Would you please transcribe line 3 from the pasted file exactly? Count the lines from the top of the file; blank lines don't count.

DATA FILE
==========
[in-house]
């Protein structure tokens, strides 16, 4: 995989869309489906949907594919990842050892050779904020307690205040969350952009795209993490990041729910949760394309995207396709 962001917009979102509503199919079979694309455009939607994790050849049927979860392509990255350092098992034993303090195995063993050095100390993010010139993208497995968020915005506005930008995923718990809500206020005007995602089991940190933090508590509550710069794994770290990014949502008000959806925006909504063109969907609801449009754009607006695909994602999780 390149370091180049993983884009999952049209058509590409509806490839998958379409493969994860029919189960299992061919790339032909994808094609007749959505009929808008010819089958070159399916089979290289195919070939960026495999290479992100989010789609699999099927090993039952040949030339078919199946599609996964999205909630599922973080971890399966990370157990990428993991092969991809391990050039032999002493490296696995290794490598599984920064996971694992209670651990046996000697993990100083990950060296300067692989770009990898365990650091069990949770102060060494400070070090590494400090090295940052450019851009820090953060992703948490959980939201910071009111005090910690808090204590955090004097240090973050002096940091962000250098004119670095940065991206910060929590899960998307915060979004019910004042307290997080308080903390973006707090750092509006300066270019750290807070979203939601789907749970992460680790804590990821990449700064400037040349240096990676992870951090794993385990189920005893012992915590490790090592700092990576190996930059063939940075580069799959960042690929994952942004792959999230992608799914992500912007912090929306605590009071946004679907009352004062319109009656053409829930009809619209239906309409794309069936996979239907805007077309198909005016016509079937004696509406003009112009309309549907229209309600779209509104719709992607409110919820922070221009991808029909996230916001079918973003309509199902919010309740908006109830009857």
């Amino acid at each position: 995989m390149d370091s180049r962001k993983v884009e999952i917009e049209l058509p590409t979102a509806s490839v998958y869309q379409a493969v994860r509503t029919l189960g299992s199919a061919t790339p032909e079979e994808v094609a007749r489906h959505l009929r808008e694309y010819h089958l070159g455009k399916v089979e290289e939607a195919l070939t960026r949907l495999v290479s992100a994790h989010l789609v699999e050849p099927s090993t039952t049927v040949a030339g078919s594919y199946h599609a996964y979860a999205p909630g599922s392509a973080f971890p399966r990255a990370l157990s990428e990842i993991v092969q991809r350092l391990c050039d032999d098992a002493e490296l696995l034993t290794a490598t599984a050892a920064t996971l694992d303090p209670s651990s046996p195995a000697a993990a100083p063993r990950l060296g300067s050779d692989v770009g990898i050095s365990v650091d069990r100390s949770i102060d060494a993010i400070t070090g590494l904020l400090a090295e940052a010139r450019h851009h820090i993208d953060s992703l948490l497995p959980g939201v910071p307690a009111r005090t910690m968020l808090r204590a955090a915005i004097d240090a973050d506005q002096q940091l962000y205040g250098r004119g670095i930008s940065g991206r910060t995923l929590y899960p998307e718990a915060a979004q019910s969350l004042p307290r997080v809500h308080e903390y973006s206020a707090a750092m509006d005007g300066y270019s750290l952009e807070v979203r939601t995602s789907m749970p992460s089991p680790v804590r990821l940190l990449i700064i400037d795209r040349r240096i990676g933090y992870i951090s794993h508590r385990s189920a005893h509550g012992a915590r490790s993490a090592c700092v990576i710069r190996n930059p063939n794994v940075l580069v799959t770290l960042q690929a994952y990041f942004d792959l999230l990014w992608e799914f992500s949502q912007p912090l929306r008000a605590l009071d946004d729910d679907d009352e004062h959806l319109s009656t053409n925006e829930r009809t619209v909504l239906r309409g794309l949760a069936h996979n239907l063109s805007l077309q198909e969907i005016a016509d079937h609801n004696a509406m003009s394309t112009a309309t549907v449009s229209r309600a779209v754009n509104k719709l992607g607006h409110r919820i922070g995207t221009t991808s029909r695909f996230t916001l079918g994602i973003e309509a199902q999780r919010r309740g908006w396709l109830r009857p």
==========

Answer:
């Amino acid at each position: 995989m390149d370091s180049r962001k993983v884009e999952i917009e049209l058509p590409t979102a509806s490839v998958y869309q379409a493969v994860r509503t029919l189960g299992s199919a061919t790339p032909e079979e994808v094609a007749r489906h959505l009929r808008e694309y010819h089958l070159g455009k399916v089979e290289e939607a195919l070939t960026r949907l495999v290479s992100a994790h989010l789609v699999e050849p099927s090993t039952t049927v040949a030339g078919s594919y199946h599609a996964y979860a999205p909630g599922s392509a973080f971890p399966r990255a990370l157990s990428e990842i993991v092969q991809r350092l391990c050039d032999d098992a002493e490296l696995l034993t290794a490598t599984a050892a920064t996971l694992d303090p209670s651990s046996p195995a000697a993990a100083p063993r990950l060296g300067s050779d692989v770009g990898i050095s365990v650091d069990r100390s949770i102060d060494a993010i400070t070090g590494l904020l400090a090295e940052a010139r450019h851009h820090i993208d953060s992703l948490l497995p959980g939201v910071p307690a009111r005090t910690m968020l808090r204590a955090a915005i004097d240090a973050d506005q002096q940091l962000y205040g250098r004119g670095i930008s940065g991206r910060t995923l929590y899960p998307e718990a915060a979004q019910s969350l004042p307290r997080v809500h308080e903390y973006s206020a707090a750092m509006d005007g300066y270019s750290l952009e807070v979203r939601t995602s789907m749970p992460s089991p680790v804590r990821l940190l990449i700064i400037d795209r040349r240096i990676g933090y992870i951090s794993h508590r385990s189920a005893h509550g012992a915590r490790s993490a090592c700092v990576i710069r190996n930059p063939n794994v940075l580069v799959t770290l960042q690929a994952y990041f942004d792959l999230l990014w992608e799914f992500s949502q912007p912090l929306r008000a605590l009071d946004d729910d679907d009352e004062h959806l319109s009656t053409n925006e829930r009809t619209v909504l239906r309409g794309l949760a069936h996979n239907l063109s805007l077309q198909e969907i005016a016509d079937h609801n004696a509406m003009s394309t112009a309309t549907v449009s229209r309600a779209v754009n509104k719709l992607g607006h409110r919820i922070g995207t221009t991808s029909r695909f996230t916001l079918g994602i973003e309509a199902q999780r919010r309740g908006w396709l109830r009857p």